Patients (age 18-65 years) presenting with radicular signs due to single level cervical disc herniation lasting more than eight weeks are included. Patients will be randomised into three groups: anterior discectomy only, anterior discectomy with interbody fusion, and anterior discectomy with disc prosthesis. The primary outcome measure is symptomatic adjacent disc degeneration at two and five years after surgery. Other outcome parameters will be the Neck Disability Index, perceived recovery, arm and neck pain, complications, re-operations, quality of life, job satisfaction, anxiety and depression assessment, medical consumption, absenteeism, and costs. The study is a randomised prospective multicenter trial, in which three surgical techniques are compared in a parallel group design. Patients and research nurses will be kept blinded of the allocated treatment for two years. The follow-up period is five years.
(A) Anterior cervical discectomy (ACD)
All patients will be positioned supine with their neck in neutral position or slightly extended under general anaesthesia. The affected cervical disc level will be verified with fluoroscopy. A small transverse incision will be made either on the right side or the left side depending on the surgeon’s preference. Medial to the carotic sheath, the pre-vertebral space will be opened and the anterior cervical spine will be exposed. Two distraction pins and the Caspar spreader will be placed in the affected segment. A standard anterior discectomy with the aid of microscope or loupe/headlight magnification (depending on the surgeon’s preference) will be performed in all cases. The posterior longitudinal ligament will be opened and the nerve root and dura will be decompressed adequately. If required a vacuum drain will be placed and the wound will be closed in layers.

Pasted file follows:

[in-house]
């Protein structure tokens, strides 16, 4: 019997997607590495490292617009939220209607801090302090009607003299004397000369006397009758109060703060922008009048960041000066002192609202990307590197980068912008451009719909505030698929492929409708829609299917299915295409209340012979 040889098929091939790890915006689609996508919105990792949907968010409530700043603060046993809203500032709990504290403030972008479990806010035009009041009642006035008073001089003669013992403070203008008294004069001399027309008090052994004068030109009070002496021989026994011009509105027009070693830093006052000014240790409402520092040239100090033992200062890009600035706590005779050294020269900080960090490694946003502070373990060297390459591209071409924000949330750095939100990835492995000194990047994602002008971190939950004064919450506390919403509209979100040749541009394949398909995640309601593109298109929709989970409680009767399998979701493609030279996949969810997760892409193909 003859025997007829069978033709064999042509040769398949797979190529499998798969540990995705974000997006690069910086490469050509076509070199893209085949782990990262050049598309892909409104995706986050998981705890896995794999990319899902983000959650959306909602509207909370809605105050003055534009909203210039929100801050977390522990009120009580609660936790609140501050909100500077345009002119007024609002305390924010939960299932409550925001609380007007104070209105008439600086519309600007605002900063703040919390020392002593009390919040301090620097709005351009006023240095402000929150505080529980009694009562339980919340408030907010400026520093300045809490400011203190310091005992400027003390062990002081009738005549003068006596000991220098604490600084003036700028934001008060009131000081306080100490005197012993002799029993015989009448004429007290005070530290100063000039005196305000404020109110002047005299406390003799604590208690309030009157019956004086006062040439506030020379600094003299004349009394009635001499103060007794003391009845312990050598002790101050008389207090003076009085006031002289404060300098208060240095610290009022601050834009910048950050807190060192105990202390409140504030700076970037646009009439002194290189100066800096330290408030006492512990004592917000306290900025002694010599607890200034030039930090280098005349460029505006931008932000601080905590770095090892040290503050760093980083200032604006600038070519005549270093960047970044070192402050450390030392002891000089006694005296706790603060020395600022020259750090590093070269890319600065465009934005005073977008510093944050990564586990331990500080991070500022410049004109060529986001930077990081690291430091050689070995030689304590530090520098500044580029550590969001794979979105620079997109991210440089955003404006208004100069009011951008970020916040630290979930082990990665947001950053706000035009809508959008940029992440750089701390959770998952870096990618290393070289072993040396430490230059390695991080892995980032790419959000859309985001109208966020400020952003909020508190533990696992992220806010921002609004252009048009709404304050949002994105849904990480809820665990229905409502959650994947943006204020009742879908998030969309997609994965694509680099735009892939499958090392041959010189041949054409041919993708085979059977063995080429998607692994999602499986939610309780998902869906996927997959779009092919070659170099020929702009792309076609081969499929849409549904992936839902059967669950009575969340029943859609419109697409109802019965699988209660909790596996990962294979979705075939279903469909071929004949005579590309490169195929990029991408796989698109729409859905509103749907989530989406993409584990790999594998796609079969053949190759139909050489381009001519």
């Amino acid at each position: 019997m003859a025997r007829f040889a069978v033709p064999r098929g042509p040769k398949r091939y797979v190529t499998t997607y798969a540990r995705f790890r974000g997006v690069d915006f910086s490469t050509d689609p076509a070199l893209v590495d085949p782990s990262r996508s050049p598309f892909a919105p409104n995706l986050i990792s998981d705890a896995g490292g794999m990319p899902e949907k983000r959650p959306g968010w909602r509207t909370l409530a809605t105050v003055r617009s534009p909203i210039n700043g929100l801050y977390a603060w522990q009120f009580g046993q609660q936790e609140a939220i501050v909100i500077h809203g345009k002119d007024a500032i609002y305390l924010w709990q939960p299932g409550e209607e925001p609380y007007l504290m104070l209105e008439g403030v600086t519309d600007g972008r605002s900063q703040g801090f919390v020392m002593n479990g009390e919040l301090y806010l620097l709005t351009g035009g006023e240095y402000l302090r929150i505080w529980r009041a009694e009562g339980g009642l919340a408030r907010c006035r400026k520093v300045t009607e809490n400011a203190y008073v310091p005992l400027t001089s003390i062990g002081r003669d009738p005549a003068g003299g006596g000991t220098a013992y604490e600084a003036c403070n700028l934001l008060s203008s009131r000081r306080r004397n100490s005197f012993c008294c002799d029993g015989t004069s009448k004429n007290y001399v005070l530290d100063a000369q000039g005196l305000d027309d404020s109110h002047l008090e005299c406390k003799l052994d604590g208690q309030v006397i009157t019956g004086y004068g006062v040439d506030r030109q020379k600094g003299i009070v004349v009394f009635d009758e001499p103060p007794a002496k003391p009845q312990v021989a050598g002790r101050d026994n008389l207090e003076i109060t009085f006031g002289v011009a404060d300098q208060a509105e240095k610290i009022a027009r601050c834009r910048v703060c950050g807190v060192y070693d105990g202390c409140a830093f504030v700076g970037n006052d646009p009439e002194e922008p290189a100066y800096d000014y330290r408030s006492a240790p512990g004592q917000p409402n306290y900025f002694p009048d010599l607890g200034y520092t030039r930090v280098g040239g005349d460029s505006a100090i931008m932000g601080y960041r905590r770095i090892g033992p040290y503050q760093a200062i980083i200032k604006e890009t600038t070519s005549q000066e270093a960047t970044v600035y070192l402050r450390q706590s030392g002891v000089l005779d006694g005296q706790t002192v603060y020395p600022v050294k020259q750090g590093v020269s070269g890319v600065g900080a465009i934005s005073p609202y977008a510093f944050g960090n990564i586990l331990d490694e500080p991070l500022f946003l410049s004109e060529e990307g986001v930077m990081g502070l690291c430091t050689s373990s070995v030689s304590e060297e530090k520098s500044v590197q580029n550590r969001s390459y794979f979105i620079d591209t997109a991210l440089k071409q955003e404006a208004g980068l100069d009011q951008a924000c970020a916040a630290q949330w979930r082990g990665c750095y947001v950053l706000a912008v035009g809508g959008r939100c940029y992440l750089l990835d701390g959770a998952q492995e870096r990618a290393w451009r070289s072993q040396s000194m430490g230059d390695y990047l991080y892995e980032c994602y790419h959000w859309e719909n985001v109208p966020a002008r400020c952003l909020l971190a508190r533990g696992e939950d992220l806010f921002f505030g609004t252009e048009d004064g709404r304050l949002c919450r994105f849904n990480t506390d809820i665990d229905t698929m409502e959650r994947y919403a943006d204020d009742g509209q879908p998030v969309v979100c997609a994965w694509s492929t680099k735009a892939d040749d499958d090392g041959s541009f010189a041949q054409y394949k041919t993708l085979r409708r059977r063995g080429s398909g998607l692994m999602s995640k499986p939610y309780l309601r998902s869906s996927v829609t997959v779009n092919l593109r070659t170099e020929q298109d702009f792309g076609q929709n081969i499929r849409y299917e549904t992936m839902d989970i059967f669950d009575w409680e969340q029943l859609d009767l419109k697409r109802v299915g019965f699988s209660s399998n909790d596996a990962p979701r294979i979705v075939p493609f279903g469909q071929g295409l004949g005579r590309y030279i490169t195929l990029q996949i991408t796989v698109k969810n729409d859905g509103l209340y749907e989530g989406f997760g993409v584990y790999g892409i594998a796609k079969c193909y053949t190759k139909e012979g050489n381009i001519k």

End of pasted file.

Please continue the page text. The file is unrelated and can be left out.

and 81 patients who underwent anterior cervical discectomy and …
Since the introduction of anterior approach of the cervical spine by Cloward, Robinson and Smith, a dispute has started about the best surgical treatment. The purpose of all surgical procedures is removal of the intervertebral disc in order to decompress the nerve root and alleviate radicular pain. However, cervical instability and segmental collapse with recurrent radicular pain has been documented after anterior discectomy. For this reason, most surgeons in general hospitals perform anterior discectomy with interbody fusion while most academic surgeons perform a discectomy sec as a result of lack of evidence. The results of various randomised trials suggest that interbody fusion may not be necessary in all cases. In fact, The Cochrane Review even mentioned advantages of anterior discectomy only; lower costs, shorter operation time and faster return to work10.
Other postprocedural states V45-
A Multi-Center, Prospective, Randomized, Controlled Clinical Trial Comparing the Safety and Effectiveness of the Mobi-C Prosthesis to Conventional Anterior Cervical Discectomy and Fusion in the Treatment of Symptomatic Degenerative Disc Disease in the Cervical Spine.
Dr Brian Su | Spine Surgeon San Francisco | Marin …
The study is a prospective, randomized, multi-center, concurrently controlled investigation, in which the study device will be compared to the control treatment consisting of conventional anterior cervical discectomy and fusion (ACDF) in accordance with the Smith-Robinson procedure. ACDF is defined as a complete disc removal and nerve decompression with grafting of allograft bone between the vertebrae adjacent to the degenerated disc to eliminate articulation at the damaged segment. Following discectomy and grafting, a semi-constrained, rotational anterior cervical plate will be placed. The Mobi-C cervical disc prosthesis is designed to provide an additional therapeutic option to maintain motion segment position and spacing while preserving flexibility in the affected cervical vertebral level.